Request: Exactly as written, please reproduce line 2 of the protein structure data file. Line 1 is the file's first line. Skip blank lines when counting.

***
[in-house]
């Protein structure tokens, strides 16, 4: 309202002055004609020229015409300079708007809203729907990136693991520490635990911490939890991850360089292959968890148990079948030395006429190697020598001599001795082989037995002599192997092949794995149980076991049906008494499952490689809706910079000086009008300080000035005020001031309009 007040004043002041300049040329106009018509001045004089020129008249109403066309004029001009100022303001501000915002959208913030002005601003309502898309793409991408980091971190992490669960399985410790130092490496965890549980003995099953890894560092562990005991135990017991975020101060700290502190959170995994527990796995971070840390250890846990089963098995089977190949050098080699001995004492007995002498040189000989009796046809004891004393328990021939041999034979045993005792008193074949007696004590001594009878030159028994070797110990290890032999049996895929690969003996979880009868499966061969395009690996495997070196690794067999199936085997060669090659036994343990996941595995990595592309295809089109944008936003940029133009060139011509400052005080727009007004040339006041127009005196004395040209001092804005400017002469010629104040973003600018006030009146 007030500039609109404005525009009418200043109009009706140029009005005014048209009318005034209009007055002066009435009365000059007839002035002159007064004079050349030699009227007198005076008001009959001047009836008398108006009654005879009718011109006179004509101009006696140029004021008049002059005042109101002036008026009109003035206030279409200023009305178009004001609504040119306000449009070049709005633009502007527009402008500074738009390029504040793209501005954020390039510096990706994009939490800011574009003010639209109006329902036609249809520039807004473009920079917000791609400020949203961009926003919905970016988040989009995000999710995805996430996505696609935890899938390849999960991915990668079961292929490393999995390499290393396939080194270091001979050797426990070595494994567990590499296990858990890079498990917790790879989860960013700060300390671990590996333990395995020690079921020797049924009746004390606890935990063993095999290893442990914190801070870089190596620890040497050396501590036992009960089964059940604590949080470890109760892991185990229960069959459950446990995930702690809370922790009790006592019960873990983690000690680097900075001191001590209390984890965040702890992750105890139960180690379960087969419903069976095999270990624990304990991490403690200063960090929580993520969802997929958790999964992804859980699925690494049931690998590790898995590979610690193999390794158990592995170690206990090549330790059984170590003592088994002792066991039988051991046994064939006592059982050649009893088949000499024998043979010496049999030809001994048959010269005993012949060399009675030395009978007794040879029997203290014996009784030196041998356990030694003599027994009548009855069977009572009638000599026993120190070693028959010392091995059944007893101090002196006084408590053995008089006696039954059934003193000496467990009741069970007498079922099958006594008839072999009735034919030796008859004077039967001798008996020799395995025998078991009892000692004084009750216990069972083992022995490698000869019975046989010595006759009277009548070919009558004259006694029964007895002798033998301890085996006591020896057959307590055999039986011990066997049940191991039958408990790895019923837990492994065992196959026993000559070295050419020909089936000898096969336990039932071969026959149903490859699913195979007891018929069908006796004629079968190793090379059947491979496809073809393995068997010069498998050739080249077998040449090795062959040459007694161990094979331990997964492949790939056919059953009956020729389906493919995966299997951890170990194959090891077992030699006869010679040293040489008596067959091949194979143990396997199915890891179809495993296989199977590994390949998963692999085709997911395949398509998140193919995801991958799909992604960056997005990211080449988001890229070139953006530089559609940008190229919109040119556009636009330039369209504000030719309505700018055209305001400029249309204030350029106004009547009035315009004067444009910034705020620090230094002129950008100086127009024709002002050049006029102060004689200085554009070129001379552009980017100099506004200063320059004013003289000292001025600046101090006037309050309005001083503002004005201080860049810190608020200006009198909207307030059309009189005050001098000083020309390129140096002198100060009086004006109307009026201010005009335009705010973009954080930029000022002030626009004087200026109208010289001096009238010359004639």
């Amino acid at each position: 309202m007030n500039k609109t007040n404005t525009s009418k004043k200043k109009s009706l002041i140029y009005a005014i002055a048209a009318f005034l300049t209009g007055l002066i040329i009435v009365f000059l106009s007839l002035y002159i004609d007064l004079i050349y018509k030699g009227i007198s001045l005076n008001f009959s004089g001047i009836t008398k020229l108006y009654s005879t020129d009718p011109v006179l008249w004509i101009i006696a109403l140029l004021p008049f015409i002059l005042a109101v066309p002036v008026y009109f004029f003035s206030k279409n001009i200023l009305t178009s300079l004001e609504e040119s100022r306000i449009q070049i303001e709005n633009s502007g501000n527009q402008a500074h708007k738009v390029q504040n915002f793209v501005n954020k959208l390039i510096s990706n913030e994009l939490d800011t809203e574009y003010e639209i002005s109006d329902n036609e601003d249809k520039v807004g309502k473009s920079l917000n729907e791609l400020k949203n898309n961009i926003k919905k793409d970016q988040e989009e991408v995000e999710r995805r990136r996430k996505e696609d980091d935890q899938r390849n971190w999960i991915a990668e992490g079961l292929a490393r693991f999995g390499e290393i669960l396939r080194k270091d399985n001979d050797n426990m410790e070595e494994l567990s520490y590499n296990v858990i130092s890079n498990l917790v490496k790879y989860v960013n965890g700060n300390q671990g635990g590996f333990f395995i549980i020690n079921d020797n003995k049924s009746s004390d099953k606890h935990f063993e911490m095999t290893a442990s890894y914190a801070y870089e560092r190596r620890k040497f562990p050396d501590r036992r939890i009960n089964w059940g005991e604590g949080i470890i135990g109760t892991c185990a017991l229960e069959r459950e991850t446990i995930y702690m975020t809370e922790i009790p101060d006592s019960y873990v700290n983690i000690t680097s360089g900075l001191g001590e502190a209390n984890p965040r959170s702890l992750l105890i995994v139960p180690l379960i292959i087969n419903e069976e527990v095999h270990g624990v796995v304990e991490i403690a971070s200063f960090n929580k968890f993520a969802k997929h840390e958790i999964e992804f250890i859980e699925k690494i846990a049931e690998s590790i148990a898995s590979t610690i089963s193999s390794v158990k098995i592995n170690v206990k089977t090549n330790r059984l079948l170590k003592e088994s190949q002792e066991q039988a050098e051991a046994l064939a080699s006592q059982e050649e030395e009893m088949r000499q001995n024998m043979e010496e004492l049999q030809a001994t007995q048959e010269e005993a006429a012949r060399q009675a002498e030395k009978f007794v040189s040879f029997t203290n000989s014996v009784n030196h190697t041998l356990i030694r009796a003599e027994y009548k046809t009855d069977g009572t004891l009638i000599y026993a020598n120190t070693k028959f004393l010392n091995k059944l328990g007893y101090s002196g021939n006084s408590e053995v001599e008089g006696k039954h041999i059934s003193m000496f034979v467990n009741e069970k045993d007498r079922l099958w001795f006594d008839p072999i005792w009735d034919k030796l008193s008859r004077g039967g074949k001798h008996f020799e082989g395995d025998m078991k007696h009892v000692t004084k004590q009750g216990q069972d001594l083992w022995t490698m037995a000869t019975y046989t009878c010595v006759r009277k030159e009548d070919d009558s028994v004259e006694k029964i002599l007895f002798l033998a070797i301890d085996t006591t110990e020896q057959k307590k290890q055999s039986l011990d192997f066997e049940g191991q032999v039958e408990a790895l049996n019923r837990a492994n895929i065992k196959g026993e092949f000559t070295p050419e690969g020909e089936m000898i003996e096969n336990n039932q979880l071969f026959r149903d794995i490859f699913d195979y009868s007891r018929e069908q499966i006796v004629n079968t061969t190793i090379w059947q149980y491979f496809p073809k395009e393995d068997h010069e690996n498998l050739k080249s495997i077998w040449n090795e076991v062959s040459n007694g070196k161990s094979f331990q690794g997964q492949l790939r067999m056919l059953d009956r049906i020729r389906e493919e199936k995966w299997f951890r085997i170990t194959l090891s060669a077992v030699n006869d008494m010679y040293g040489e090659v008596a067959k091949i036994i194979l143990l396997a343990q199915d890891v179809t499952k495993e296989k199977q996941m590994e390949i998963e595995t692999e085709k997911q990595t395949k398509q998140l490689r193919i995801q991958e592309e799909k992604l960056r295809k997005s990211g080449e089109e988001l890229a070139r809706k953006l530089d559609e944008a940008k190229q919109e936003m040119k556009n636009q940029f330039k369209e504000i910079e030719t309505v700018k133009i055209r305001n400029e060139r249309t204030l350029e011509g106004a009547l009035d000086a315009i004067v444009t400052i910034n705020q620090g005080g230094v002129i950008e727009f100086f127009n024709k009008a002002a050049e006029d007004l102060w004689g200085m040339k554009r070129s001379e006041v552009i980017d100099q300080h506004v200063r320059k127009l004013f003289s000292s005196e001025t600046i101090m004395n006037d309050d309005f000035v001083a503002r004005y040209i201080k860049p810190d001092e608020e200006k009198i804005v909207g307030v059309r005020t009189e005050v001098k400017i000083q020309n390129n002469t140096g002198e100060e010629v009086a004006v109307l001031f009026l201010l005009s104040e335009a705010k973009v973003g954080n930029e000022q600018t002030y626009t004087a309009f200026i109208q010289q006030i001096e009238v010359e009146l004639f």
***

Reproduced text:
């Protein structure tokens, strides 16, 4: 309202002055004609020229015409300079708007809203729907990136693991520490635990911490939890991850360089292959968890148990079948030395006429190697020598001599001795082989037995002599192997092949794995149980076991049906008494499952490689809706910079000086009008300080000035005020001031309009 007040004043002041300049040329106009018509001045004089020129008249109403066309004029001009100022303001501000915002959208913030002005601003309502898309793409991408980091971190992490669960399985410790130092490496965890549980003995099953890894560092562990005991135990017991975020101060700290502190959170995994527990796995971070840390250890846990089963098995089977190949050098080699001995004492007995002498040189000989009796046809004891004393328990021939041999034979045993005792008193074949007696004590001594009878030159028994070797110990290890032999049996895929690969003996979880009868499966061969395009690996495997070196690794067999199936085997060669090659036994343990996941595995990595592309295809089109944008936003940029133009060139011509400052005080727009007004040339006041127009005196004395040209001092804005400017002469010629104040973003600018006030009146 007030500039609109404005525009009418200043109009009706140029009005005014048209009318005034209009007055002066009435009365000059007839002035002159007064004079050349030699009227007198005076008001009959001047009836008398108006009654005879009718011109006179004509101009006696140029004021008049002059005042109101002036008026009109003035206030279409200023009305178009004001609504040119306000449009070049709005633009502007527009402008500074738009390029504040793209501005954020390039510096990706994009939490800011574009003010639209109006329902036609249809520039807004473009920079917000791609400020949203961009926003919905970016988040989009995000999710995805996430996505696609935890899938390849999960991915990668079961292929490393999995390499290393396939080194270091001979050797426990070595494994567990590499296990858990890079498990917790790879989860960013700060300390671990590996333990395995020690079921020797049924009746004390606890935990063993095999290893442990914190801070870089190596620890040497050396501590036992009960089964059940604590949080470890109760892991185990229960069959459950446990995930702690809370922790009790006592019960873990983690000690680097900075001191001590209390984890965040702890992750105890139960180690379960087969419903069976095999270990624990304990991490403690200063960090929580993520969802997929958790999964992804859980699925690494049931690998590790898995590979610690193999390794158990592995170690206990090549330790059984170590003592088994002792066991039988051991046994064939006592059982050649009893088949000499024998043979010496049999030809001994048959010269005993012949060399009675030395009978007794040879029997203290014996009784030196041998356990030694003599027994009548009855069977009572009638000599026993120190070693028959010392091995059944007893101090002196006084408590053995008089006696039954059934003193000496467990009741069970007498079922099958006594008839072999009735034919030796008859004077039967001798008996020799395995025998078991009892000692004084009750216990069972083992022995490698000869019975046989010595006759009277009548070919009558004259006694029964007895002798033998301890085996006591020896057959307590055999039986011990066997049940191991039958408990790895019923837990492994065992196959026993000559070295050419020909089936000898096969336990039932071969026959149903490859699913195979007891018929069908006796004629079968190793090379059947491979496809073809393995068997010069498998050739080249077998040449090795062959040459007694161990094979331990997964492949790939056919059953009956020729389906493919995966299997951890170990194959090891077992030699006869010679040293040489008596067959091949194979143990396997199915890891179809495993296989199977590994390949998963692999085709997911395949398509998140193919995801991958799909992604960056997005990211080449988001890229070139953006530089559609940008190229919109040119556009636009330039369209504000030719309505700018055209305001400029249309204030350029106004009547009035315009004067444009910034705020620090230094002129950008100086127009024709002002050049006029102060004689200085554009070129001379552009980017100099506004200063320059004013003289000292001025600046101090006037309050309005001083503002004005201080860049810190608020200006009198909207307030059309009189005050001098000083020309390129140096002198100060009086004006109307009026201010005009335009705010973009954080930029000022002030626009004087200026109208010289001096009238010359004639």